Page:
Dialogue that allows communication between different disciplinary languages. Communication

Intrinsic values

It involves intrinsic values such as equality, equity, inclusion, democratization and recognition of other disciplines.




It gives rise to the reconstruction of know-how for a better approach to the needs of the community. Reconstruction of know-how

It requires constant pedagogical reflection and intentional integration to promote interdisciplinary learning.

Benefits of interdiscipline

Challenges of interdiscipline

1 It contributes to generate flexible thinking, develops and improves learning skills, makes understanding easier, increases the ability

2 “It allows the

1 demand the open exchange of ideas, challenging personal and institutional boundaries that act to maintain a sense of Interdisciplinary collaborations

2 Cooperating disciplines Cooperating disciplines: may not share tacit values and assumptions, theories, epistemologies, notions of appropriate evidence, methodologies, and the ways in which the disciplines interact with society. (Lélé and Norgaard 2005; Schoenberger 2001).

reinforcement of values among teachers and students, such as: flexibility, trust, patience, intuition, divergent thinking , sensitivity towards other people, and learning to move in diversity. ”

of accessing the acquired knowledge and improves skills to integrate dissimilar contexts.

ownership and authority over the territories of knowledge.

“ It facilitates and enriches the task of deconstructing complexity, to make action possible and to open up the possibility of creative answers to the usual problems.” (G. Muñoz citing to McDermott, 2014: 24).

4 “It broadens the

3 There are practical issues such as scheduling time, keeping everyone on the team informed of project Teams:


orientation that students require within their own discipline and makes it inclusive of other areas or specialties that collaborate to a common benefit” (Posada, 2004, p. 16).

developments, and building trust (Suarez-Balcazar et al. 2006).

It brings a diversity of perspectives in the approach of effective solutions to genuine social problems (Dirección Nacional de Políticas Socioeducativas, 2016).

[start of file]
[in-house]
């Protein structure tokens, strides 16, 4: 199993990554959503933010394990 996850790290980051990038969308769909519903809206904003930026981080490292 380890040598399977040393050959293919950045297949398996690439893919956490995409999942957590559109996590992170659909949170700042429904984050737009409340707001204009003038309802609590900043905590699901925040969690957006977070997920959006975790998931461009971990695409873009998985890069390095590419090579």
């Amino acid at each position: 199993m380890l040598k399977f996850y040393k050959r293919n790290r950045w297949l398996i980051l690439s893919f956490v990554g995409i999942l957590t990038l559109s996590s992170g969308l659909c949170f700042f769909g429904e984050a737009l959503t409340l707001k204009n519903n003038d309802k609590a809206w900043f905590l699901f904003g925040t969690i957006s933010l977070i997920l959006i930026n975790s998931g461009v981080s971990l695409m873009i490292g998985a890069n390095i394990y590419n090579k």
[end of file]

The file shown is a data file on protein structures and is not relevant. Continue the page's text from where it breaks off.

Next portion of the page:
Why in the UC?

In the UC, based on a series of internal assessments and of international peers, the atomization of our academic activity has been identified as a recurring weakness, with a fragmented structure that has made it difficult to promote spaces for interdisciplinary meetings. For this reason, in recent years, initiatives have been created such as the College program (which promotes multidisciplinary training), the new General Training Plan, the creation of interdisciplinary centers and programs and new disciplinary and interdisciplinary schools and institutes, such as the Institute for Sustainable Development and the future Institute of Applied Ethics (UC Development Plan 2020 - 2025). zzzz Considering these elements and the challenge to promote academic collaboration and collective creation, the UC Service-Learning Program began a reflection process to implement initiatives that promote interdisciplinary teaching with a focus on Service-Learning.

“ The interdisciplinary approach in the service-learning methodology is an element of innovation that contributes to strengthening teacher and student commitment to the teaching-learning process through the creation of a positive social impact, generating value both inside and outside the classroom, which promotes an integrated learning process, over others that are more fragmented” (Álvarez and Villarreal, 2019).

IV. SERVICE LEARNING AND INTERDISCIPLINE 4.1 ¿How to build an interdisciplinary SL project? 4.2 Complementary resources

¿How to build an interdisciplinary SL project?

Elements of a SL project

The course includes didactic strategies that promote dialogue and reflection among students.

The assessment strategies of the course promote know-how integration.

The course should be focused on addressing real social issues

A service objective based on the social challenges agreed with the community.

The learning result(s) of each subject which are addressed with the SL methodology.

The course includes didactic strategies that promote teamwork.

The assessment strategies promote the use of newmethods and strategies for solving social problems.

Meetings and collaborative work with the community.

Working time, type of activity, number of sessions, etc.

Criteria to ensure interdiscipline in a SL course:

One or more reflection strategies including opportunities that allow working on prejudices, connecting with reality,, knowing the context, etc.

The project or service of the course that responds to an identified problem or challenge/ Specific services that students in the course may carry out.

Assessing interdisciplinarity in a SL course Below is the checklist designed by CDDoc to assess interdisciplinarity in a SL course. Please indicate with an X if the criterion is observed in the design of the course. If you consider it necessary, add comments on aspects to improve in each case.

Complementary resources

We share some resources that may be very useful when designing an interdisciplinary course:

How to generate Interdisciplinary Learning?

Example for promoting dialogue

Assessment to promote interdisciplinary learning



Active methodologies to promote interdisciplinary learning

Tool kit for your SL courses

1. The course is focused on addressing real social problems.

Orientation guides for professors

Reflection UC SL Page

2. The course includes didactic strategies that promote dialogue and reflection among students.

Horizons for a quality Service Learning

3. The course includes didactic strategies that promote teamwork.

Webinar: Collaborative Design of an interdisciplinary SL course .

4. 4. The course assessment strategies promote know-how integration .